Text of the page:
The Labor Department released a report on Thursday showing a modest decrease in first-time claims for U.S. unemployment benefits in the week ended February 26th.
The report showed initial jobless claims dipped to 215,000, a decrease of 18,000 from the previous week’s revised level of 233,000.
Economists had expected jobless claims to edge down to 225,000 from the 232,000 originally reported for the previous week.
“We expect initial claims to continue to grind back toward 200k as the impact of the Omicron variant increasingly fades,” said Nancy Vanden Houten, Lead U.S. Economist at Oxford Economics.
She added, “Layoffs are expected to be minimal in a tight labor market where employers continue to struggle to attract workers.”
The release of the report comes a day ahead of the release of the Labor Department’s more closely watched report on employment in the month of February.
Economists currently expect employment to jump by 400,000 jobs in February after surging by 467,000 jobs in January, while the unemployment rate is expected to edge down to 3.9 percent from 4.0 percent.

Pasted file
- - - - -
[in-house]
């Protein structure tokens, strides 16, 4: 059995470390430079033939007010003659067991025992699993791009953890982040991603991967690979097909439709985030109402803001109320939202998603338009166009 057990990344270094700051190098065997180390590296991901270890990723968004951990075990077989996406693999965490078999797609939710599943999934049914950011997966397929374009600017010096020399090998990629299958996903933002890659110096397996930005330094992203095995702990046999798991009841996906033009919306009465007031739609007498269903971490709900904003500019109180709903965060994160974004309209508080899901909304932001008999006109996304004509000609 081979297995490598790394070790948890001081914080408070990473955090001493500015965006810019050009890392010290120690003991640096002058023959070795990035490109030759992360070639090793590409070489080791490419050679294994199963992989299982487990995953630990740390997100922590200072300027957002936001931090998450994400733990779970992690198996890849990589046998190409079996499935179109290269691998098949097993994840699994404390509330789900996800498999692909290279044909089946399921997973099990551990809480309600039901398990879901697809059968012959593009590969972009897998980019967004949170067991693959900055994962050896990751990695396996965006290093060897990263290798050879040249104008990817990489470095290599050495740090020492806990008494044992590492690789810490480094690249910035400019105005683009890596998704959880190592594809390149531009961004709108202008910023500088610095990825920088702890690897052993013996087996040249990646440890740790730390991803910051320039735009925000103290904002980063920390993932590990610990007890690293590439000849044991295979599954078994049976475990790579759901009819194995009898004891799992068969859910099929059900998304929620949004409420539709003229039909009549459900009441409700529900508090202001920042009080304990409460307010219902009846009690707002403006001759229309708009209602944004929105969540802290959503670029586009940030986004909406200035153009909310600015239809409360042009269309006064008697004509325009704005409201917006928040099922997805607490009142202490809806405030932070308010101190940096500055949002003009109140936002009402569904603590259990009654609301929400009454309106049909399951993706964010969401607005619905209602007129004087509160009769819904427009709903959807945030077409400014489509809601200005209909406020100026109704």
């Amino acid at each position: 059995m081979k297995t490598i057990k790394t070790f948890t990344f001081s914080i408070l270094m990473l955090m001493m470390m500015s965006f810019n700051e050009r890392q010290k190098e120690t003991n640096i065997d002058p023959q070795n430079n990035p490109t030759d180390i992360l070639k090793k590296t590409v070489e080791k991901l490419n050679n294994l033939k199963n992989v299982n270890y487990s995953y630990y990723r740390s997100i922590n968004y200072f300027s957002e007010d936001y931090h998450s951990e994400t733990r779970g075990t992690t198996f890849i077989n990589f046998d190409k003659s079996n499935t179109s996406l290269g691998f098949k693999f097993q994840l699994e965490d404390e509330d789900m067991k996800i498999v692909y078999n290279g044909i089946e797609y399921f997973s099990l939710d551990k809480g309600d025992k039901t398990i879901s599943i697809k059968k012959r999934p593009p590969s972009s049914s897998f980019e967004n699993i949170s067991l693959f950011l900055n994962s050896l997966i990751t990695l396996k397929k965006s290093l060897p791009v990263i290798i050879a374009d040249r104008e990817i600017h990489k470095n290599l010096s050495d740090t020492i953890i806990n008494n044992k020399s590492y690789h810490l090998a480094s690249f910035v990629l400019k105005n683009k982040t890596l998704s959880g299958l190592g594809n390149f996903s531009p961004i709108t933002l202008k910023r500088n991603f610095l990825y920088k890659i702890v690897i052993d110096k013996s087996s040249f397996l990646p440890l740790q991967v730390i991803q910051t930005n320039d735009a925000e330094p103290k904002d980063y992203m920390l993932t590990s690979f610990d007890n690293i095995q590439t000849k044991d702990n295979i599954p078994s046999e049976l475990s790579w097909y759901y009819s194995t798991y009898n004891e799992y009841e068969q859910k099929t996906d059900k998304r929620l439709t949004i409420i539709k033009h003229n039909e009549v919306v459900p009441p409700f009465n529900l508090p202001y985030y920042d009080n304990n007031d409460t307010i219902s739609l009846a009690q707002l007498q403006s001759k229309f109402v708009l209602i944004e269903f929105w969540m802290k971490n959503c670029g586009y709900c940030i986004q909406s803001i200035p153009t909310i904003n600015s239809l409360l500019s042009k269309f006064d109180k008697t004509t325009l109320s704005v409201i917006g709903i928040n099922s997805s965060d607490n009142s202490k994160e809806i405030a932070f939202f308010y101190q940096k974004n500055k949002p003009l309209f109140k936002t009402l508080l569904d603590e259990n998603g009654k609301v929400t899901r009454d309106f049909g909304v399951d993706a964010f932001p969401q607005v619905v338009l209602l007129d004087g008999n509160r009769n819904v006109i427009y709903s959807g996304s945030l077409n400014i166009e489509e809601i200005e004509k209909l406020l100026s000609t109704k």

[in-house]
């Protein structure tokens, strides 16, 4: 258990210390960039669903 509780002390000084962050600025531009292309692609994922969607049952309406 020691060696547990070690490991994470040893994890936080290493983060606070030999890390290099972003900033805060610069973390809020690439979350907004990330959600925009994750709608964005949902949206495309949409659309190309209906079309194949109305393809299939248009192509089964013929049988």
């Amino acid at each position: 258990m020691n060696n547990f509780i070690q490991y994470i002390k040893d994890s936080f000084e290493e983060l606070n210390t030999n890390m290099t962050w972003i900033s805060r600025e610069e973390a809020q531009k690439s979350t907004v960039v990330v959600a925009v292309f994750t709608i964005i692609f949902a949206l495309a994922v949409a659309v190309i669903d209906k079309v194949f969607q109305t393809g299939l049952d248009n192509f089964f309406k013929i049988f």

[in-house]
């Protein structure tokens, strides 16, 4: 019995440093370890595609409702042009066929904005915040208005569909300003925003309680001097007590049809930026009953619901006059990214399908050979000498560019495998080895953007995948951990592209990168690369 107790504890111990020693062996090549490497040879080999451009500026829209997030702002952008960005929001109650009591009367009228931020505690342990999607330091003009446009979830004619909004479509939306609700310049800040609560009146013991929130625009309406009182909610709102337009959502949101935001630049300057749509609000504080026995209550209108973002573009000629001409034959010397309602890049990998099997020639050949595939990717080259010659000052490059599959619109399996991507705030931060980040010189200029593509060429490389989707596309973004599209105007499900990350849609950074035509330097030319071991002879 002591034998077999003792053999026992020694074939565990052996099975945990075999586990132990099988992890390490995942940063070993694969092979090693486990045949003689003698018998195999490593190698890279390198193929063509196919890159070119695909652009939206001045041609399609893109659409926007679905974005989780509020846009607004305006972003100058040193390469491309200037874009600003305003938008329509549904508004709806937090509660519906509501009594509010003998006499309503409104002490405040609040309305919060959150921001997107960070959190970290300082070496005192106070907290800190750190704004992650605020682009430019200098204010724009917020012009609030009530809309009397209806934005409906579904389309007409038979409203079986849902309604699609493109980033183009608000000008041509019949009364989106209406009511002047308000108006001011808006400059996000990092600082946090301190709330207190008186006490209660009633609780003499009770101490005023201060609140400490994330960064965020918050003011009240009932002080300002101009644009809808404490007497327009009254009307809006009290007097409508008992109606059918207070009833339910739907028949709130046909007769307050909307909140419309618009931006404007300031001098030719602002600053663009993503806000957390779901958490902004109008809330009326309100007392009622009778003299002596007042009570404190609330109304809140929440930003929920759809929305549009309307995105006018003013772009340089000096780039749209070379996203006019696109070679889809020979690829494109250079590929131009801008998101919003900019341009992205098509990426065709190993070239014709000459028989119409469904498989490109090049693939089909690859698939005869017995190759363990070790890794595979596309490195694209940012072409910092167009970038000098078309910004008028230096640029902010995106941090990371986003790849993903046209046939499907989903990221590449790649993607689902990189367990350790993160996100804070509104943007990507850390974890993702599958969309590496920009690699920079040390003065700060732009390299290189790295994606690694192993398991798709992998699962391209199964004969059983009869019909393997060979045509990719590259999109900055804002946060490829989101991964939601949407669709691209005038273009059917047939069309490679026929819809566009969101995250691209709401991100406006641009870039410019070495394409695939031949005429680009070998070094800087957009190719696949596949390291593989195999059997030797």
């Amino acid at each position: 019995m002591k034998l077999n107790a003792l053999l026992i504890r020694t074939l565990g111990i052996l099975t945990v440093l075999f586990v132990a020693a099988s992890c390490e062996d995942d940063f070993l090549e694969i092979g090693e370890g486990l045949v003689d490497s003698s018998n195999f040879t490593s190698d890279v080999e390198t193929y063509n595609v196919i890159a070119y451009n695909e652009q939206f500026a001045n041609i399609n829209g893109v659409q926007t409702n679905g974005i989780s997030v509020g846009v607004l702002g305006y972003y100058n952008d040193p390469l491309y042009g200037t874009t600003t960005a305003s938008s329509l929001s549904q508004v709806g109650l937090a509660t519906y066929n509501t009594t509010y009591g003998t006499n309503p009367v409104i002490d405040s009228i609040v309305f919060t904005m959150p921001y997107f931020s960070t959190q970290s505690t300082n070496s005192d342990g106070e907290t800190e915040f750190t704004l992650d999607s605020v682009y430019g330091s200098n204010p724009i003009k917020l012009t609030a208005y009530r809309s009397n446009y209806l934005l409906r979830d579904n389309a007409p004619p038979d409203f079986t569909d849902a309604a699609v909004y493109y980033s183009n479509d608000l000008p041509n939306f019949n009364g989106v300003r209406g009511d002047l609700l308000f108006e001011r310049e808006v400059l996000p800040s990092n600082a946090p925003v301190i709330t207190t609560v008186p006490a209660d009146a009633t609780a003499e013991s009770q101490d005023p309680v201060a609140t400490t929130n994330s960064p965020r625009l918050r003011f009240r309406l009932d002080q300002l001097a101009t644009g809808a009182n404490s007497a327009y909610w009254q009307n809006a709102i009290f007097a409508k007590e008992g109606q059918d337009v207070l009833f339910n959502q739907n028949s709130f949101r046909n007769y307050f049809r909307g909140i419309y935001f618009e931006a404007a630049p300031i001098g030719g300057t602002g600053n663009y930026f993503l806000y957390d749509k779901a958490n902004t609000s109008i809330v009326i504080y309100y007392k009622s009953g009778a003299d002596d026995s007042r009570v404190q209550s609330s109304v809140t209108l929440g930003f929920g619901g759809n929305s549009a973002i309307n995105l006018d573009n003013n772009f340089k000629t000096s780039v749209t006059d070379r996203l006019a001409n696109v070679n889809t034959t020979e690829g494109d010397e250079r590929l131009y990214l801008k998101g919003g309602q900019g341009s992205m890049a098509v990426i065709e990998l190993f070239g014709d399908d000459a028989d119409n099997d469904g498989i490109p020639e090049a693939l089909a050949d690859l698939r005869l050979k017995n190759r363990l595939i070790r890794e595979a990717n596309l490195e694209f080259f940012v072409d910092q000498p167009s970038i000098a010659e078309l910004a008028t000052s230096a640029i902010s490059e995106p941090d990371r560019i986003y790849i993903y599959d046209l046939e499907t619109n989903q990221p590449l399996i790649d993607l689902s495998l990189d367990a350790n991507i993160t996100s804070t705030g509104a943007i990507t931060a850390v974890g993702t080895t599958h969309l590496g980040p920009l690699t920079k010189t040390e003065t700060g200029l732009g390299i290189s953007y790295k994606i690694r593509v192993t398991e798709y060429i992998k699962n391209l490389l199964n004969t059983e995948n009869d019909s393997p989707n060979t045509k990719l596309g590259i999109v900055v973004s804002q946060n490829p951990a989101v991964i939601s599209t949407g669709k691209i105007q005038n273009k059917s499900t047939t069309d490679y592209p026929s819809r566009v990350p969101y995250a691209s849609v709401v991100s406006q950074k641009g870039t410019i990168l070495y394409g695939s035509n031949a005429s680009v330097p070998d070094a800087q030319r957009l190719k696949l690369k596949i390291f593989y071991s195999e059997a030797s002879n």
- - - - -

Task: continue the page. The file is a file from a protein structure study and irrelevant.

The Labor Department said the less volatile four-week moving average of jobless claims slipped to 230,500, a decrease of 6,000 from the previous week’s revised average of 236,500.
Meanwhile, the report showed continuing claims, a reading on the number of people receiving ongoing unemployment assistance, inched up by 2,000 to 1.476 million in the week ended February 19th.
The four-week moving average of continuing claims still fell by 36,250 to 1,539,500, hitting the lowest level since April of 1970.
A separate report released by the Labor Department on Thursday showed the spike in U.S. labor productivity in the fourth quarter of 2021 was unrevised from the initial estimate.
The Labor Department said labor productivity surged by 6.6 percent in the fourth quarter after tumbling by 3.9 percent in the third quarter. Economists had expected the jump in productivity to be upwardly revised to 6.7 percent.
Meanwhile, the report showed the increase in unit labor costs during the quarter was upwardly revised to 0.9 percent from the previously reported 0.3 percent. Unit labor costs were expected to be unrevised.
The advance in unit labor costs during the fourth quarter came following a 10.6 percent spike in the third quarter.
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